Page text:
Using avian radar to examine relationships among avian activity, bird strikes, and meteorological factors

Human-Wildlife Interactions
By: , and 

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Abstract

Radar systems designed to detect avian activity at airfields are useful in understanding factors that influence the risk of bird and aircraft collisions (bird strikes). We used an avian radar system to measure avian activity at Beale Air Force Base, California, USA, during 2008 and 2009. We conducted a 2-part analysis to examine relationships among avian activity, bird strikes, and meteorological and time-dependent factors. We found that avian activity around the airfield was greater at times when bird strikes occurred than on average using a permutation resampling technique. Second, we developed generalized linear mixed models of an avian activity index (AAI). Variation in AAI was first explained by seasons that were based on average migration dates of birds at the study area. We then modeled AAI by those seasons to further explain variation by meteorological factors and daily light levels within a 24-hour period. In general, avian activity increased with decreased temperature, wind, visibility, precipitation, and increased humidity and cloud cover. These effects differed by season. For example, during the spring bird migration period, most avian activity occurred before sunrise at twilight hours on clear days with low winds, whereas during fall migration, substantial activity occurred after sunrise, and birds generally were more active at lower temperatures. We report parameter estimates (i.e., constants and coefficients) averaged across models and a relatively simple calculation for safety officers and wildlife managers to predict AAI and the relative risk of bird strike based on time, date, and meteorological values. We validated model predictability and assessed model fit. These analyses will be useful for general inference of avian activity and risk assessment efforts. Further investigation and ongoing data collection will refine these inference models and improve our understanding of factors that influence avian activity, which is necessary to inform management decisions aimed at reducing risk of bird strikes.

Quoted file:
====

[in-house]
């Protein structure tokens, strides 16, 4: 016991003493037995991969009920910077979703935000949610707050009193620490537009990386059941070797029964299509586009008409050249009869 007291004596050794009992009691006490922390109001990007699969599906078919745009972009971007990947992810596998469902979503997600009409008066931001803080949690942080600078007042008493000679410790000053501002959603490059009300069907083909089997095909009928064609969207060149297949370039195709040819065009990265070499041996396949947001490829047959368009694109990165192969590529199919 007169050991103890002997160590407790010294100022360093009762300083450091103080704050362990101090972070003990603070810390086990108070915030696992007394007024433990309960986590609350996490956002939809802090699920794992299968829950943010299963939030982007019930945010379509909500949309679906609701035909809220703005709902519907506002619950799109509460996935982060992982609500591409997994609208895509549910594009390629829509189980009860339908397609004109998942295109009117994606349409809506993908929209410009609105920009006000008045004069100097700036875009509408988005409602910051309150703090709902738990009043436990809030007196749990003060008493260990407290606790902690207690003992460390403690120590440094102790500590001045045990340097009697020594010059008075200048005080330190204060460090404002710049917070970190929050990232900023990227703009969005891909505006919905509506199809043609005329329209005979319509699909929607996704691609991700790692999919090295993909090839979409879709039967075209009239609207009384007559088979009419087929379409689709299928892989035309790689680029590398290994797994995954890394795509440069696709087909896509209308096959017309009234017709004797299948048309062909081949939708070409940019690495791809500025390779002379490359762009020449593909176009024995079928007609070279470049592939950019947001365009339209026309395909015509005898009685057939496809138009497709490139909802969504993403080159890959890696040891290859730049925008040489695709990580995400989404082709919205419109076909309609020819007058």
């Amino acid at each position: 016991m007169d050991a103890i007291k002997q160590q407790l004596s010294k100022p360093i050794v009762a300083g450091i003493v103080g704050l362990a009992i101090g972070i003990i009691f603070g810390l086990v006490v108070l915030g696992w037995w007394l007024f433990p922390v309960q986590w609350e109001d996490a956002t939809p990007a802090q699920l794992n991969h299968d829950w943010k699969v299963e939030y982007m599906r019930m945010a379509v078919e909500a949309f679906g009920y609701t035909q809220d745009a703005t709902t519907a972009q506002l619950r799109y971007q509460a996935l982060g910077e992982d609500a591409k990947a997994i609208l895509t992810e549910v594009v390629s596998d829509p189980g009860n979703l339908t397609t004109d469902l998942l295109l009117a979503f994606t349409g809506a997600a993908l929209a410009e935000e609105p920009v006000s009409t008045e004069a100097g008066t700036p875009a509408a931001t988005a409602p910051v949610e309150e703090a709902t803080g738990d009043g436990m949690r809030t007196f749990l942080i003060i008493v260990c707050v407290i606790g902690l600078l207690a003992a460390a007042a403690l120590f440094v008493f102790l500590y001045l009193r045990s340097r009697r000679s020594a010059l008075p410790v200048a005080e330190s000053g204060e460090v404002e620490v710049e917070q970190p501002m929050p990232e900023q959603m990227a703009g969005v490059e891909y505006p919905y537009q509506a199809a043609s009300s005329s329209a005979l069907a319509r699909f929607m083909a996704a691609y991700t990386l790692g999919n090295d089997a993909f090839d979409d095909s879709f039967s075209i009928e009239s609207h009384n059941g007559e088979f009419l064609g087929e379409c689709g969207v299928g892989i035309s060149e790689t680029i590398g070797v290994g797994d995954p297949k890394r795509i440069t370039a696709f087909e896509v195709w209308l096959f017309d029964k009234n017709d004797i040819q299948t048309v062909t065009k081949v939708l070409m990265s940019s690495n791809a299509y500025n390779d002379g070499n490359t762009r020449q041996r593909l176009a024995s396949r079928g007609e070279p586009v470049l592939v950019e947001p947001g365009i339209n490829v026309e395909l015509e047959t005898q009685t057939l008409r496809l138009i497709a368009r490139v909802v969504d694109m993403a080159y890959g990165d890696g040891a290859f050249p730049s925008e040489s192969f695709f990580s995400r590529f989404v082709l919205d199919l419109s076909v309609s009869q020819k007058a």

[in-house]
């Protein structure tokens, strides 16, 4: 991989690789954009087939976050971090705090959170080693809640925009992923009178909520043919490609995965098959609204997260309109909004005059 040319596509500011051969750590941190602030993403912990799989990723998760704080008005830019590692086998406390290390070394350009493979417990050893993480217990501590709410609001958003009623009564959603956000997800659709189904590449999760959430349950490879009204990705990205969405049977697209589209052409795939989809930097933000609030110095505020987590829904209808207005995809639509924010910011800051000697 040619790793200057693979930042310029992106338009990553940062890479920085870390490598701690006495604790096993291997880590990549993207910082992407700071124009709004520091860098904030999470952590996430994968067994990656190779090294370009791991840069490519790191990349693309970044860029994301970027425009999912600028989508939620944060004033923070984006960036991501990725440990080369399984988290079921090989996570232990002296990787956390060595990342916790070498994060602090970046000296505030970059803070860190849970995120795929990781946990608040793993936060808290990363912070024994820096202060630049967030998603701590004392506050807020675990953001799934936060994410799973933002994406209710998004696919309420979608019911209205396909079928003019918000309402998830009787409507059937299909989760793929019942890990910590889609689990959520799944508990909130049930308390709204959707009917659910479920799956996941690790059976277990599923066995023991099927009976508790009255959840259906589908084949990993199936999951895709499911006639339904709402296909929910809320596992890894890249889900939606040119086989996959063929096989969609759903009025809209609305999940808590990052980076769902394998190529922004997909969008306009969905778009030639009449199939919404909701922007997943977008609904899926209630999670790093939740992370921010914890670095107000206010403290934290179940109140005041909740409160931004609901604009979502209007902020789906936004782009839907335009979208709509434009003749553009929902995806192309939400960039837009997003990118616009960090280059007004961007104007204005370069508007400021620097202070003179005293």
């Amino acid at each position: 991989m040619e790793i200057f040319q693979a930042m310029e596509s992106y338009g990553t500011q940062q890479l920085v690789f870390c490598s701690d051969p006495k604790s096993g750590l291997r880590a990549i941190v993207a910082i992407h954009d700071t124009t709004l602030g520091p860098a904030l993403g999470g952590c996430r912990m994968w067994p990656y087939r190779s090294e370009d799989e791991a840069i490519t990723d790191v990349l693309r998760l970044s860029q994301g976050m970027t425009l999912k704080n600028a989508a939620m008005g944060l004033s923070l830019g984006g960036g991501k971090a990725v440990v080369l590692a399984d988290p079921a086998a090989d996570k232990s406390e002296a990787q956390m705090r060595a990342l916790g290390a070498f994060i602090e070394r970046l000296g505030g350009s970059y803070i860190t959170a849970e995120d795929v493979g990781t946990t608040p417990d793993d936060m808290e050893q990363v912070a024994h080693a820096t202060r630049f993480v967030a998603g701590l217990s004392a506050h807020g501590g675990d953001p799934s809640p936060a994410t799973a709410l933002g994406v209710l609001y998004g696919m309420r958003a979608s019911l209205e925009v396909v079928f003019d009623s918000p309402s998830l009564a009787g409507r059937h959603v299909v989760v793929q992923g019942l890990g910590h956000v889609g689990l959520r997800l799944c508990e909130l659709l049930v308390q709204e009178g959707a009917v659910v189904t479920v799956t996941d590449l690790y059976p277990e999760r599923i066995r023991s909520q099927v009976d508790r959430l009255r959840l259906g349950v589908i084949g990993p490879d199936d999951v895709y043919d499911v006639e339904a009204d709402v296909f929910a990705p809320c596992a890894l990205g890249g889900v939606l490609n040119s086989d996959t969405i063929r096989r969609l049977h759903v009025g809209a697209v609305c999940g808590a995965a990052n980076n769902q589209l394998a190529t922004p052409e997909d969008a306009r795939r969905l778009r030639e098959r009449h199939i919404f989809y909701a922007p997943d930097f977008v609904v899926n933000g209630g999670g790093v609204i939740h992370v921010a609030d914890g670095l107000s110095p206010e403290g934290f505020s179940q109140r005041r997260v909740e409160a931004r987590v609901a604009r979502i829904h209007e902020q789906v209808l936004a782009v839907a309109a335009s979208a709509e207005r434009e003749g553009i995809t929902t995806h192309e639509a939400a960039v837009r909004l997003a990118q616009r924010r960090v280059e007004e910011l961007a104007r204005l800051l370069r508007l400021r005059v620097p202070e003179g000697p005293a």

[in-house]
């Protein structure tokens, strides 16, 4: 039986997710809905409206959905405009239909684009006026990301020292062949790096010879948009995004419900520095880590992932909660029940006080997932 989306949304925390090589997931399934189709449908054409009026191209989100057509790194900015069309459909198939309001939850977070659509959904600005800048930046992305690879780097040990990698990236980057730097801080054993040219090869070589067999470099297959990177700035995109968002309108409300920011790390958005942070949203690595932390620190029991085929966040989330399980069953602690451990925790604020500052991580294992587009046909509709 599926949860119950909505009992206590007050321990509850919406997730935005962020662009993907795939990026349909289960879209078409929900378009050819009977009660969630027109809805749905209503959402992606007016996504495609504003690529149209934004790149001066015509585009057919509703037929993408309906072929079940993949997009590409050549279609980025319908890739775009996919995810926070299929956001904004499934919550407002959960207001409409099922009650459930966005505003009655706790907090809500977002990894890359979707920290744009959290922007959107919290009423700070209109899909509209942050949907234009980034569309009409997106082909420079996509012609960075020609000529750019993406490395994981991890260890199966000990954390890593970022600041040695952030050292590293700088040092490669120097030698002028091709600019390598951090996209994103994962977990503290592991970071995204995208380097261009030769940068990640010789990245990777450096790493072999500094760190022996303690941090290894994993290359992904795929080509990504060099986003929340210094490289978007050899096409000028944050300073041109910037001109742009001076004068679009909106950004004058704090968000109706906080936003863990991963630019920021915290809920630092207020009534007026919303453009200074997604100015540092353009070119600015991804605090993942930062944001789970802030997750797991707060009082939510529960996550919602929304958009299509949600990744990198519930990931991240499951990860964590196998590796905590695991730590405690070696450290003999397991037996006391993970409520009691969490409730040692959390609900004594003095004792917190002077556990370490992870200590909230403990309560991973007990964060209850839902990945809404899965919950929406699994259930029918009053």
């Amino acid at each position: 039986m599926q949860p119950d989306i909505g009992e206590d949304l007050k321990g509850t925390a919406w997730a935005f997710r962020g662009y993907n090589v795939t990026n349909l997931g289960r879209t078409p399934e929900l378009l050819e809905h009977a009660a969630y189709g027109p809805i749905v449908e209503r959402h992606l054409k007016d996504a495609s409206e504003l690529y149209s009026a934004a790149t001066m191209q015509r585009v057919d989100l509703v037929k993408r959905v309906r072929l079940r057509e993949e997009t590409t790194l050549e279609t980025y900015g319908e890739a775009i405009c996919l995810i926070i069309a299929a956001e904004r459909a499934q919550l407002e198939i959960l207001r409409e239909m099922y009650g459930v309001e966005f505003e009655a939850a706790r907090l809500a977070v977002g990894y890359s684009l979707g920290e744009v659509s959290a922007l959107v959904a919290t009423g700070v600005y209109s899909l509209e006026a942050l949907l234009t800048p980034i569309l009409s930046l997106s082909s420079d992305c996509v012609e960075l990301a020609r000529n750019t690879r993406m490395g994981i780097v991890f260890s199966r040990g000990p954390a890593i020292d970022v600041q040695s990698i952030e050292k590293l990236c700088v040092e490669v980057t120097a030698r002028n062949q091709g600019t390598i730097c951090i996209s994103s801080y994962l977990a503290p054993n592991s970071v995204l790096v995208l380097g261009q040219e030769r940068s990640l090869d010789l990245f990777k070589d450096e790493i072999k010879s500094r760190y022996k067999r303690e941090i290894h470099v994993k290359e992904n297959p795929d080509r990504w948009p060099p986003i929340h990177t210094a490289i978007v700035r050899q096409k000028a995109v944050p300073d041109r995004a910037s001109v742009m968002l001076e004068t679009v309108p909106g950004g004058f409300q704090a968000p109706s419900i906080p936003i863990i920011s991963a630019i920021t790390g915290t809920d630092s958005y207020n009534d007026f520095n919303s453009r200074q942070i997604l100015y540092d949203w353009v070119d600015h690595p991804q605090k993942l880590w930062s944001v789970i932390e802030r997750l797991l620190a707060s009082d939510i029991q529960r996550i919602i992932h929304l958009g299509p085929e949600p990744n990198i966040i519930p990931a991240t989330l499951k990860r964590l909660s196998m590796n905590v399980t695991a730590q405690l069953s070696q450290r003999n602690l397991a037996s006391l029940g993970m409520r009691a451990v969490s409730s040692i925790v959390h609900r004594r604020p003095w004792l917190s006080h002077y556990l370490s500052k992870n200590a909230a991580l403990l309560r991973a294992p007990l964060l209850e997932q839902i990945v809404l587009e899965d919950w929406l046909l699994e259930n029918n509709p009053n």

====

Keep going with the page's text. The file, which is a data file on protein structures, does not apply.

Additional publication details

Publication type Article
Publication Subtype Journal Article
Title Using avian radar to examine relationships among avian activity, bird strikes, and meteorological factors
Series title Human-Wildlife Interactions
Volume 5
Issue 2
Year Published 2011
Language English
Publisher Jack H. Berryman Institute
Publisher location Logan, UT
Contributing office(s) Western Ecological Research Center
Description 20 p.
First page 249
Last page 268
Time Range Start 2008-01-01
Time Range End 2009-12-31
Country United States
State California
Other Geospatial Beale Air Force Base
Online Only (Y/N) N
Additional Online Files (Y/N) N